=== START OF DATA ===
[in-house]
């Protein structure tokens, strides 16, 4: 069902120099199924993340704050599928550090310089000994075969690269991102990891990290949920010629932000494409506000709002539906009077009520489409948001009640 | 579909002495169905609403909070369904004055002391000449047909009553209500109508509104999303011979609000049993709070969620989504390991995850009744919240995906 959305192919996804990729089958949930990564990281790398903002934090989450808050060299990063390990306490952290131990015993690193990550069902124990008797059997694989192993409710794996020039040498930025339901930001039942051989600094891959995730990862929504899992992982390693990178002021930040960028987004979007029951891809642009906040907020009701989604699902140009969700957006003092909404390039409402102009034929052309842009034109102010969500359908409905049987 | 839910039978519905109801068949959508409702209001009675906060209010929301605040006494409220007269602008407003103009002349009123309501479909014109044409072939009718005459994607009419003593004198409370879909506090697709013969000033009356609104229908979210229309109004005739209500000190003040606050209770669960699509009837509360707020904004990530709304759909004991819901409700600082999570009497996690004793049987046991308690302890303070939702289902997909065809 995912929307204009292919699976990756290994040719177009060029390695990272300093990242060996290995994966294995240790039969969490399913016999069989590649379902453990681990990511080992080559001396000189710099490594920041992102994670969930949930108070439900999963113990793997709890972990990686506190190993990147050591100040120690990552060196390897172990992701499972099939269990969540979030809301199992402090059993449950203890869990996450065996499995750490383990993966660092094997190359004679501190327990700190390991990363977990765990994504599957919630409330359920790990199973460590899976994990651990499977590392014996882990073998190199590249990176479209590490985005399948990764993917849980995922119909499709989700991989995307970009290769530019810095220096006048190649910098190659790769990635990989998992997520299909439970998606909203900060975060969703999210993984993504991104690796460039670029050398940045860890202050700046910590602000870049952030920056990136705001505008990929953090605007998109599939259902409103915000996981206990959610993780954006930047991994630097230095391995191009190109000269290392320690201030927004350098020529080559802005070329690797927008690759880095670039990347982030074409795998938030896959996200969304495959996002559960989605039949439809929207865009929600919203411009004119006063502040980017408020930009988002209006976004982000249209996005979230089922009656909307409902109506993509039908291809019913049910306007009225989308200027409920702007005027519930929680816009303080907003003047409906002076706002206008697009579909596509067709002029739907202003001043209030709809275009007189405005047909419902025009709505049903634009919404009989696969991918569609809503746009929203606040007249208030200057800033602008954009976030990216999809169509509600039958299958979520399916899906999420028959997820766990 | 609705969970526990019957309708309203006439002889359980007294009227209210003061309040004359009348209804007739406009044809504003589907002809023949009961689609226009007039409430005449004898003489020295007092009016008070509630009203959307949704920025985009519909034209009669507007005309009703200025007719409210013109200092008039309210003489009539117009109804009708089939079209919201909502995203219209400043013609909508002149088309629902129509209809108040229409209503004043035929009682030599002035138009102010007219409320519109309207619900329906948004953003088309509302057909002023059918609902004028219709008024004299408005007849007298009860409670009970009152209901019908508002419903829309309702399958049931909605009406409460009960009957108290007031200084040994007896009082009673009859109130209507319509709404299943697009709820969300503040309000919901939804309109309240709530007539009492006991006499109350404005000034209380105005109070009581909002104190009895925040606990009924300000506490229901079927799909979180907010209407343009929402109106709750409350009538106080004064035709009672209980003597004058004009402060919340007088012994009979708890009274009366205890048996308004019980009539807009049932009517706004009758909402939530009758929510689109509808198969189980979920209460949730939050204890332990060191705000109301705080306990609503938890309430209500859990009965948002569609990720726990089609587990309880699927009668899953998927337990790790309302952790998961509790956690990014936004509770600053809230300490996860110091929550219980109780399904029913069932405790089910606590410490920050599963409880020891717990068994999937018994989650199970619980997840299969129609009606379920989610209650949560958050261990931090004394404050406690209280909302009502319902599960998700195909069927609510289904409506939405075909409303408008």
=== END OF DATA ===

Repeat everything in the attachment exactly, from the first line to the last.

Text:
[in-house]
């Protein structure tokens, strides 16, 4: 069902120099199924993340704050599928550090310089000994075969690269991102990891990290949920010629932000494409506000709002539906009077009520489409948001009640 | 579909002495169905609403909070369904004055002391000449047909009553209500109508509104999303011979609000049993709070969620989504390991995850009744919240995906 959305192919996804990729089958949930990564990281790398903002934090989450808050060299990063390990306490952290131990015993690193990550069902124990008797059997694989192993409710794996020039040498930025339901930001039942051989600094891959995730990862929504899992992982390693990178002021930040960028987004979007029951891809642009906040907020009701989604699902140009969700957006003092909404390039409402102009034929052309842009034109102010969500359908409905049987 | 839910039978519905109801068949959508409702209001009675906060209010929301605040006494409220007269602008407003103009002349009123309501479909014109044409072939009718005459994607009419003593004198409370879909506090697709013969000033009356609104229908979210229309109004005739209500000190003040606050209770669960699509009837509360707020904004990530709304759909004991819901409700600082999570009497996690004793049987046991308690302890303070939702289902997909065809 995912929307204009292919699976990756290994040719177009060029390695990272300093990242060996290995994966294995240790039969969490399913016999069989590649379902453990681990990511080992080559001396000189710099490594920041992102994670969930949930108070439900999963113990793997709890972990990686506190190993990147050591100040120690990552060196390897172990992701499972099939269990969540979030809301199992402090059993449950203890869990996450065996499995750490383990993966660092094997190359004679501190327990700190390991990363977990765990994504599957919630409330359920790990199973460590899976994990651990499977590392014996882990073998190199590249990176479209590490985005399948990764993917849980995922119909499709989700991989995307970009290769530019810095220096006048190649910098190659790769990635990989998992997520299909439970998606909203900060975060969703999210993984993504991104690796460039670029050398940045860890202050700046910590602000870049952030920056990136705001505008990929953090605007998109599939259902409103915000996981206990959610993780954006930047991994630097230095391995191009190109000269290392320690201030927004350098020529080559802005070329690797927008690759880095670039990347982030074409795998938030896959996200969304495959996002559960989605039949439809929207865009929600919203411009004119006063502040980017408020930009988002209006976004982000249209996005979230089922009656909307409902109506993509039908291809019913049910306007009225989308200027409920702007005027519930929680816009303080907003003047409906002076706002206008697009579909596509067709002029739907202003001043209030709809275009007189405005047909419902025009709505049903634009919404009989696969991918569609809503746009929203606040007249208030200057800033602008954009976030990216999809169509509600039958299958979520399916899906999420028959997820766990 | 609705969970526990019957309708309203006439002889359980007294009227209210003061309040004359009348209804007739406009044809504003589907002809023949009961689609226009007039409430005449004898003489020295007092009016008070509630009203959307949704920025985009519909034209009669507007005309009703200025007719409210013109200092008039309210003489009539117009109804009708089939079209919201909502995203219209400043013609909508002149088309629902129509209809108040229409209503004043035929009682030599002035138009102010007219409320519109309207619900329906948004953003088309509302057909002023059918609902004028219709008024004299408005007849007298009860409670009970009152209901019908508002419903829309309702399958049931909605009406409460009960009957108290007031200084040994007896009082009673009859109130209507319509709404299943697009709820969300503040309000919901939804309109309240709530007539009492006991006499109350404005000034209380105005109070009581909002104190009895925040606990009924300000506490229901079927799909979180907010209407343009929402109106709750409350009538106080004064035709009672209980003597004058004009402060919340007088012994009979708890009274009366205890048996308004019980009539807009049932009517706004009758909402939530009758929510689109509808198969189980979920209460949730939050204890332990060191705000109301705080306990609503938890309430209500859990009965948002569609990720726990089609587990309880699927009668899953998927337990790790309302952790998961509790956690990014936004509770600053809230300490996860110091929550219980109780399904029913069932405790089910606590410490920050599963409880020891717990068994999937018994989650199970619980997840299969129609009606379920989610209650949560958050261990931090004394404050406690209280909302009502319902599960998700195909069927609510289904409506939405075909409303408008």